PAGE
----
Heparin-acrylic beads (Sigma) were manually fractionated, rinsed three times with PBS and soaked with 0.25 μg recombinant human FGF10 (Research Diagnostics, Inc.) as described by Weaver et al. (2000). FGF10-coated beads were washed with PBS and transferred adjacent to cultured lungs by using a mouth pipet. Control beads were soaked in 0.25 μg of BSA.
Whole-Mount In Situ Hybridization
Cultured lungs were fixed overnight in cold 4% paraformaldehyde in PBS, washed, dehydrated with methanol, and subjected to whole-mount in situ hybridization as described (Riddle et al., 1993) with digoxigenin-labeled RNA probes for mouse Fgf10 (Bellusci et al., 1997) and Shh (Chang et al., 1994). Polyvinyl alcohol was added to the detection solution to enhance the color reaction (Barth and Ivarie, 1994). Embryos were added to lung in situ hybridization experiments to control for probe integrity.
Section In Situ Hybridization
In situ hybridization to tissue sections was performed as described (Frohman et al., 1990; Reddy et al., 2001). Embryos were fixed overnight in paraformaldehyde, dehydrated, and embedded in paraffin wax. Eight-micron sections were hybridized with 35S-labeled riboprobes, washed, and dipped in NTB2 emulsion (Kodak). Slides were developed, counterstained with 2 μg/ml Hoechst 33258 (Sigma), mounted in Canada balsam, and photographed by using an MVI Darklite stage adapter.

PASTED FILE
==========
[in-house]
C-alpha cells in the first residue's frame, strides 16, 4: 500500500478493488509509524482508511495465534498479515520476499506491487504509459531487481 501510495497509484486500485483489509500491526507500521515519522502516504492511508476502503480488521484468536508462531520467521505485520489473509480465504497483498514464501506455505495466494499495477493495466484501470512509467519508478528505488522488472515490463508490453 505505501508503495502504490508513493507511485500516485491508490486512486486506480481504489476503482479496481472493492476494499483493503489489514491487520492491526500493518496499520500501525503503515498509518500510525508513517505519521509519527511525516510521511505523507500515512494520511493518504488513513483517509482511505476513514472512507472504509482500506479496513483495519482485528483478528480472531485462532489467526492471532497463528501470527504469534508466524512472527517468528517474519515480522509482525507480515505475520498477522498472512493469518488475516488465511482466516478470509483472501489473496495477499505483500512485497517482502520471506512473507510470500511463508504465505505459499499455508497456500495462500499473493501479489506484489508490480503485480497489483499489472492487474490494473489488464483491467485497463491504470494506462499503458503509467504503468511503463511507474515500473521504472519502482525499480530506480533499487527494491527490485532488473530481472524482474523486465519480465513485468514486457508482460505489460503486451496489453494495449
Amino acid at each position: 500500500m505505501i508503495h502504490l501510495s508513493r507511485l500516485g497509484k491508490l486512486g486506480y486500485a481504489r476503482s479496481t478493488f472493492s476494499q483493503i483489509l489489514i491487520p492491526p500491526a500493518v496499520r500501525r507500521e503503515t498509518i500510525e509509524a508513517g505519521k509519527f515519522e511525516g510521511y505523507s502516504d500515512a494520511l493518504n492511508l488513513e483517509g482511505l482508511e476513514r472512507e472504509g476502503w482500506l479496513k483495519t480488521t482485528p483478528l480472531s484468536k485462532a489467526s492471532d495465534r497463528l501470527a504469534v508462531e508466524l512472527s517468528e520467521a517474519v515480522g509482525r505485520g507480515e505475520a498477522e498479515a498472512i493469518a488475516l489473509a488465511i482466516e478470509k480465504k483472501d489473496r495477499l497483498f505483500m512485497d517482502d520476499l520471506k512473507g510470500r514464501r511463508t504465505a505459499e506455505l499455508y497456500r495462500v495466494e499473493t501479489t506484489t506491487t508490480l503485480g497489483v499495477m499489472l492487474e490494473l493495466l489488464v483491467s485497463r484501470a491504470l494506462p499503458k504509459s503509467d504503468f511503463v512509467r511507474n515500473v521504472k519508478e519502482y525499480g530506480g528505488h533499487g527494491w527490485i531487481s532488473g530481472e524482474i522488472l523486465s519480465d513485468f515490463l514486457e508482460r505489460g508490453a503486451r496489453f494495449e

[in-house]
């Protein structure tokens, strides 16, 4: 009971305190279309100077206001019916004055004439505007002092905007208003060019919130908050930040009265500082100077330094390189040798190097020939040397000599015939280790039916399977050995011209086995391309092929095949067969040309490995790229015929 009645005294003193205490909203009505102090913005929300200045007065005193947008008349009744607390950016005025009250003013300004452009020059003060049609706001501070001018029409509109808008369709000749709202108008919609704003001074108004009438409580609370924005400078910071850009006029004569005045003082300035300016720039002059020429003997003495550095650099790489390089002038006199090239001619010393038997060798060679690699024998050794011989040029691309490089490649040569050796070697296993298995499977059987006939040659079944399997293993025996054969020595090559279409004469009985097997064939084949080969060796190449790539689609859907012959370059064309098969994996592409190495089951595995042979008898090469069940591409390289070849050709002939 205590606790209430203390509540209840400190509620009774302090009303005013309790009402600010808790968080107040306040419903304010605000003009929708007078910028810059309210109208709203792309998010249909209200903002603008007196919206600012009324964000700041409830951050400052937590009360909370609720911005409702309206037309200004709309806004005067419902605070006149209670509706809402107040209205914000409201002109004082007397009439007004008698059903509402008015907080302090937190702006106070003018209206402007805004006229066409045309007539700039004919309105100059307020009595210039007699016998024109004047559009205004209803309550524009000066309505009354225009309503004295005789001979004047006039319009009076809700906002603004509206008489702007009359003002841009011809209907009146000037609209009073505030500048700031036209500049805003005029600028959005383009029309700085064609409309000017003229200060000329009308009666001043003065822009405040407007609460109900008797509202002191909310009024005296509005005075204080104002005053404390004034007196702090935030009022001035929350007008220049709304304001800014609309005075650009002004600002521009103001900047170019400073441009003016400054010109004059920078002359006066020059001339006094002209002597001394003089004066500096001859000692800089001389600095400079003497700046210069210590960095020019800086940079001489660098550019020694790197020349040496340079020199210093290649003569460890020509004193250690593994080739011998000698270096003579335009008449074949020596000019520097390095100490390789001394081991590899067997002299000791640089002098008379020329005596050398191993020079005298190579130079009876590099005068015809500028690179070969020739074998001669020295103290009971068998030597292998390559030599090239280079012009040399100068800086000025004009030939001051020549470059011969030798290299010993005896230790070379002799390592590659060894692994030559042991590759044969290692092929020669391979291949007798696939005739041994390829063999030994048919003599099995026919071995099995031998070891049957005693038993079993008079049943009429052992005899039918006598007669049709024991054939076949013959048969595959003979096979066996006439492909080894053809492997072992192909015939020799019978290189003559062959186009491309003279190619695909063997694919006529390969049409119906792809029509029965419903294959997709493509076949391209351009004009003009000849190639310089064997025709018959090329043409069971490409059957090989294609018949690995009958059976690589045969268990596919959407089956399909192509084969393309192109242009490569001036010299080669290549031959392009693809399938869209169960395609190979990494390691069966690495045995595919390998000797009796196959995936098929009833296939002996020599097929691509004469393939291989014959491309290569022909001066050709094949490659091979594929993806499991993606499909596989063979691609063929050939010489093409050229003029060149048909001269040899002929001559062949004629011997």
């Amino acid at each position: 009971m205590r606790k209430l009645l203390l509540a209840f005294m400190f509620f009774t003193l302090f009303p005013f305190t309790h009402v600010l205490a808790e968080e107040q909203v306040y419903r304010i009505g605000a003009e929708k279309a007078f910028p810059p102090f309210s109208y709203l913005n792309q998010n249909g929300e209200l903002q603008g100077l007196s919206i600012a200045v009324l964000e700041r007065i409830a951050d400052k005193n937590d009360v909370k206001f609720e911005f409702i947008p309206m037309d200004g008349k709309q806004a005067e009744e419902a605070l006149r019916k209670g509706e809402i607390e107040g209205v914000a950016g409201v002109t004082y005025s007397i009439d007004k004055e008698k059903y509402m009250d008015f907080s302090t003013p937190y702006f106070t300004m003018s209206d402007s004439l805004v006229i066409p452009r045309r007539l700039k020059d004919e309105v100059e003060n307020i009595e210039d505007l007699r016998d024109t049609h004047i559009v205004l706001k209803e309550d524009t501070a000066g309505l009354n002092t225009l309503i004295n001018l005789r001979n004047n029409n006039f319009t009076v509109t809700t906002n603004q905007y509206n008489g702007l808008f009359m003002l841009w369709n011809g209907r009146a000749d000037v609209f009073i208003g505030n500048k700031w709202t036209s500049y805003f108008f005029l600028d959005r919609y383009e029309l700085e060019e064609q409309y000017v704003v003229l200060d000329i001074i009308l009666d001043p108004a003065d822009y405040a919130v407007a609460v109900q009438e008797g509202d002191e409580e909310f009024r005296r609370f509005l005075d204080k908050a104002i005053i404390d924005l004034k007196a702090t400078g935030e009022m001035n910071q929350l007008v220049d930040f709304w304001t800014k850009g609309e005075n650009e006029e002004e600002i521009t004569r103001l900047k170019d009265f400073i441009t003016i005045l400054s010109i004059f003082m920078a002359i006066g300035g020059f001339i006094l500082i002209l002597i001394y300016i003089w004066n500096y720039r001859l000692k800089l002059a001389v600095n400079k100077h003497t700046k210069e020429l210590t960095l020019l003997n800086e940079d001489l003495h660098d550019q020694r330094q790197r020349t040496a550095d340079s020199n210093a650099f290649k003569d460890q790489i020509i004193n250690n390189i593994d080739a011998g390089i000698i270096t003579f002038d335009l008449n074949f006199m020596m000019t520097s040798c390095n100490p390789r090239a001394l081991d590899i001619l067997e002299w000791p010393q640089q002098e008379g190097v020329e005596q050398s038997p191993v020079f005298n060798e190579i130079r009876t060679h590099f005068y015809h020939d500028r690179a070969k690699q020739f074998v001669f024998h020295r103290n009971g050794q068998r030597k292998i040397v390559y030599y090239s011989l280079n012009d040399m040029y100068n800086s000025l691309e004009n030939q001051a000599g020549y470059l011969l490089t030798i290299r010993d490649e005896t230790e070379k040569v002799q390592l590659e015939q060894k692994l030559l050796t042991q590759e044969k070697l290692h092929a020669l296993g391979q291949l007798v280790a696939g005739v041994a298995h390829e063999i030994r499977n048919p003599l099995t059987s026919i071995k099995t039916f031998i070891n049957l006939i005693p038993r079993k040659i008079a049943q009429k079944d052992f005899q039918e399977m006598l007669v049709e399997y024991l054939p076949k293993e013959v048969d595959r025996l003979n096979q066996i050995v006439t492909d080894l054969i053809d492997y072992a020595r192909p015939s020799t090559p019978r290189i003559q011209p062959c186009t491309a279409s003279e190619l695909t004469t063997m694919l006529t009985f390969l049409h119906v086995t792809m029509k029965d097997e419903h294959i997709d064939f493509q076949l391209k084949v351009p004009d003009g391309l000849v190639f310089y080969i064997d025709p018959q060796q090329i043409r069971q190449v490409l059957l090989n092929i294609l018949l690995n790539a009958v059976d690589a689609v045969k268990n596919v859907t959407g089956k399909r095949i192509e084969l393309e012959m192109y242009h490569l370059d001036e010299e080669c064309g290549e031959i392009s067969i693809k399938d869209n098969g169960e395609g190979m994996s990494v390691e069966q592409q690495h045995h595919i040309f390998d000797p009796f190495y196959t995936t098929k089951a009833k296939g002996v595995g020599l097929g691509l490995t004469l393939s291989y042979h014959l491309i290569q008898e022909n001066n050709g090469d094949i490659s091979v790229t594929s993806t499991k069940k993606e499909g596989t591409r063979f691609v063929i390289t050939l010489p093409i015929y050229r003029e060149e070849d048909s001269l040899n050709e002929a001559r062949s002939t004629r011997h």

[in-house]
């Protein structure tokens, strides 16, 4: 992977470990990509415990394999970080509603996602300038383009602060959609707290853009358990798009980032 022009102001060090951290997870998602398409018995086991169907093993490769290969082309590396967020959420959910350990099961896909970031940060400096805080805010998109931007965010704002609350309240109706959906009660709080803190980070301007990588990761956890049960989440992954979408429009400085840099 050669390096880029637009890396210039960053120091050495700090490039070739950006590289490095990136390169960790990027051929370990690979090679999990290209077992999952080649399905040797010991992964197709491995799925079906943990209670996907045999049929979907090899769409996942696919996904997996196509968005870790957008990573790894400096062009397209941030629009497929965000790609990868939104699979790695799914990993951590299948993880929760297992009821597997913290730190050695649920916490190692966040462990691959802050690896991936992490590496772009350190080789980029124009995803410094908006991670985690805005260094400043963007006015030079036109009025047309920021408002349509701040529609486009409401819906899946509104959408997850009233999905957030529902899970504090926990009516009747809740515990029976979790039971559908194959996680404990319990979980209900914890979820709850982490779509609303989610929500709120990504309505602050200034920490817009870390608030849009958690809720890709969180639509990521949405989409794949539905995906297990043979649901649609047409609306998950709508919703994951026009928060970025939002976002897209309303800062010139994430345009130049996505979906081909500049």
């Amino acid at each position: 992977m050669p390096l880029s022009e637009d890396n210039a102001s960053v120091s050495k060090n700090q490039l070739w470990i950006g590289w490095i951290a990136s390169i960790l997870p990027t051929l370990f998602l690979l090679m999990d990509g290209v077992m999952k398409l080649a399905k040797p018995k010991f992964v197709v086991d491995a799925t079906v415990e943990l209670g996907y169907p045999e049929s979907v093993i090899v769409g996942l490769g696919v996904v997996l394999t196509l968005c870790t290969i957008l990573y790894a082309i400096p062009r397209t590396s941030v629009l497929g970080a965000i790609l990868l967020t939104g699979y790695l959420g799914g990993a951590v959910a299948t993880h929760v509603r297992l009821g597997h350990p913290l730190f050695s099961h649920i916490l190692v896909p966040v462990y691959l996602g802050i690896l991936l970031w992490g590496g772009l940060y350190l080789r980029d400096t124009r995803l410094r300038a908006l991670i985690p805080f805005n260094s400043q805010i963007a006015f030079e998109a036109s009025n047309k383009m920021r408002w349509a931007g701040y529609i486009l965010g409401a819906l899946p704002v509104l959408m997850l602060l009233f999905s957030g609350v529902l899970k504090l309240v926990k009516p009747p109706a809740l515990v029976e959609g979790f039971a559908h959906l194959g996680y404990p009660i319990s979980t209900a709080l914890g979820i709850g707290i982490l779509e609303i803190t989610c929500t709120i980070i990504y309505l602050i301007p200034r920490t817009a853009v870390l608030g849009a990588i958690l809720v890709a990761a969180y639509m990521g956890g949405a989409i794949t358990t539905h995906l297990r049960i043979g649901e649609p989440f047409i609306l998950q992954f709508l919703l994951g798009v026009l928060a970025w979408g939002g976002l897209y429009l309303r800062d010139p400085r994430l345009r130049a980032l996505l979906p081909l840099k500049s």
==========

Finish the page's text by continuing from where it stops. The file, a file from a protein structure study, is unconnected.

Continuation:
We thank Gail Speakman and Saw Kyin of the Princeton University Synthesis & Sequencing Facility for oligonucleotide synthesis; Molly Weaver for advice on application of FGF-soaked beads; and Roni Bollag, Brigid Hogan, and Philip Beachy for providing probes. We thank Sarah Millar for critical reading of the manuscript and for assistance with the radioactive in situ hybridization experiments; members of the Cebra-Thomas laboratory for thoughtful discussions; and Lee Silver for advice during the initial stages of this work. This work was supported by Franklin & Marshall College (J.C.-T. and R.G.), the Department of Molecular Biology, Princeton University (J.C.-T. and G.K.L.), and Swarthmore College (J.C.-T., H.S., J.B., and S.F.G.).